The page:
• ...There is no path. Take the chance and make your own"You want to say no to this drug dealer, and get away from her as quickly as possible. But you are also afraid of whather reaction will be if you say no. You are afraid that she might get angry, threaten you, or hurt you in some way. eithernow or later.You are also worried about what your friends will say or do if you refuse to sell drugs. Some of them already work forthis drug dealer. Even if you can get out of this situation right now, you are afraid and might need protection in thefuture.THE NINE YEAR OLD CAROUSELIntroductionAn activity to get people to consider how they can explain difficult concepts to younger people. The exercise alsoallows for one to one communication with a large number of different people in a short space of time.Process1. Chairs should be placed in two circles facing each other. An inner circle facing outward and an outer circlefacing inward. People should sit facing opposite another person. Each pair should not be too close to theothers, so that they can concentrate on their partner and not on other people. If there is an odd number ofpeople one chair is put slightly outside the circle for a person to sit on.2. The inner circle people are told that they are to be nine year olds. The outer circle are themselves. They aretold that they will move around, so they will not only speak to the person opposite them now. They will havetwo minutes each time to speak to someone.3. Each time the inner circle child will ask the older person to explain something to them. You will call out thequestion each time. The questions can vary according to the topic you are working on and the age and level ofthe group. The following are some suggestions:Why do people fight and kill each other?What is racism?Why does it say Blacks go home on the wall?Why is that man kissing another man?Are gypsies really dirty and dangerous?Why wont my parents let me have a toy gun?Are we better than those other people) (or the name of a group could be given).Why are girls different to boys?That strange boy hates me! I dont understand why.I wish I could be like you. Will you help me to be?My sister says drug addicts are sick and we should feel sorry for them. Is that right?Why does everybody say (name a group) are our enemies?4. After each question and two minute conversation the people on the outside are asked to stand and move to the right.Then they do the second question there. After five or six questions like this, ask the inner and outer people to swopplaces. Tle outer ones move inside and become the nine year olds. Another five or six questions, with changes ofplace, should take place.5. For the last one or two question ask the inner circle child to make up their own questions to get an answer. By thisstage they have an idea of the game and the type of questions. Ten to twelve questions altogether are probablyenough.6. At the end ask people generally whether it was easy - in the outer circle - to answer the questions? And if theycensored anything? Also, ask if it was possible - in the inner circle - to understand? Then ask people to considerwhat sort of answers children usually receive to these kind of questions and what the effects of that are? Somegeneral discussion on what we - as individuals and society - might do about that, could take place.7. Variations are possible. It could be five or seven or twelve year olds instead. All questions could be on one topic.Only one question could be given to start the carousel and then inner circle children think of their own questions.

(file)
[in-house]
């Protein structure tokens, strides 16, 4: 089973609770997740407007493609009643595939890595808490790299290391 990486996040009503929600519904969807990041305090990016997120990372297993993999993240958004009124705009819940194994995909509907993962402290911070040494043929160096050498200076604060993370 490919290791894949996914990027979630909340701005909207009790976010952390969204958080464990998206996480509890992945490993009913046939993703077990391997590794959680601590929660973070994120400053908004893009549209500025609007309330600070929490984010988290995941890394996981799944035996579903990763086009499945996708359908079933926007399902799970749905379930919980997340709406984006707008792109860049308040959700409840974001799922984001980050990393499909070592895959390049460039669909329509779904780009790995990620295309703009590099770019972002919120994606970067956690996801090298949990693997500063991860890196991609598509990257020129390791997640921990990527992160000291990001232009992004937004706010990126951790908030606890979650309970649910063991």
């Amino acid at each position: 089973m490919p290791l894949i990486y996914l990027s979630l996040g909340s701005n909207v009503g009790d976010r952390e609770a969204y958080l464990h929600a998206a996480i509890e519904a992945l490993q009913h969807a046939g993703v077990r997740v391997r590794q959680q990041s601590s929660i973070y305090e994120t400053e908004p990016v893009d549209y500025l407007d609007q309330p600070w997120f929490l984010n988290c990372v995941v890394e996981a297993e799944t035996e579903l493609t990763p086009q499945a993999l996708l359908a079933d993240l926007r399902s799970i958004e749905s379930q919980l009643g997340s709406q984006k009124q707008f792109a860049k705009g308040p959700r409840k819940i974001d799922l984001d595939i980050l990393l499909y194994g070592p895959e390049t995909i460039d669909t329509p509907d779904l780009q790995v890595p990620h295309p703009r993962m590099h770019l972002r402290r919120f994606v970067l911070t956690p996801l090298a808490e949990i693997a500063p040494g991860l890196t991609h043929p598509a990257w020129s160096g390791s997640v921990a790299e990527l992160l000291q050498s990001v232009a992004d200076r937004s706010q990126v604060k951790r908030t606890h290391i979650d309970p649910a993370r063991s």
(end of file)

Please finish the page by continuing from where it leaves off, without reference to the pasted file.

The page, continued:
• ...There is no path. Take the chance and make your own"ConclusionThis exercise can be good as a starting point to consider the complexity of some issues or it can also be useful near theend, especially if people are planning to spread their ideas further, by conversations or peer education or other kinds ofaction. It is a very useful way of showing the strong influence of messages received in childhood - from family, media,friends, stories, heroes etc.THE FIVE SENSESIntroductionAn activity that gives the whole group, or smaller parts of it, the responsibility to design, and arry out, an activity.Process1 . Explain the five (physical) senses: seeing, hearing, touching, smelling and speaking. Describe also thatalthough most of us have these five senses, not everybody does. Continue with these questions:Do you see what I see?Do you hear what I hear?Do you say what I say?Do you smell what 1 smell?Do you feel what I feel?Make the point that not everybody who hears something hears the same as their neighbour for a variety ofreasons. (Dont however, explain the reasons).2. Split the group into five smaller groups. Give each of them one of the senses and the corresponding question.Ask them to design two short activities, which they will demonstrate on the rest of the groups. The first shouldbe about being without their physical sense. The second should get people to consider how others mayperceive things and react in different ways. For example, hearing something quite different to their neighbour.The activities should be short and creative. Give all groups a set amount of time to prepare. It may also be agood idea to give them a tiine limit for their two activities. Perhaps thirty minutes or less,depending on yourgroup and your time constraints.3. The activities by each group can be followed by some discussion on what they leamt: in the preparation anddemonstration on their sense; from the other groups on their senses; about themselves and working in groupsand generally about how different people or groups of people experience the world in different ways.ConclusionVariations, like choosing a different topic to prepare the activities on or only asking for one activity to be developed, arepossible. The advantage of this topic is that it can clearly draw out some issues of understanding, and accepting, thatpeoples perspectives can vary for a multitude of reasons. The advantage of the method is that people learn this bydoing and experiencing, rather than. being told. Some will be more involved than others, but this practicallydemonstrates that the same situation will produce different reactions on different people for different reasons. Theactivity mirrors itself!ANALYSIS AND PLANNINGIntroductionThere are many different ways of getting individuals, groups or organisations to assess their current situation in orderthat future plans can be made which are realistic and, therefore, achievable. The S.W.O.T. Analysis is one suchmethod.ContentS.W.O.T. stands for:Strengths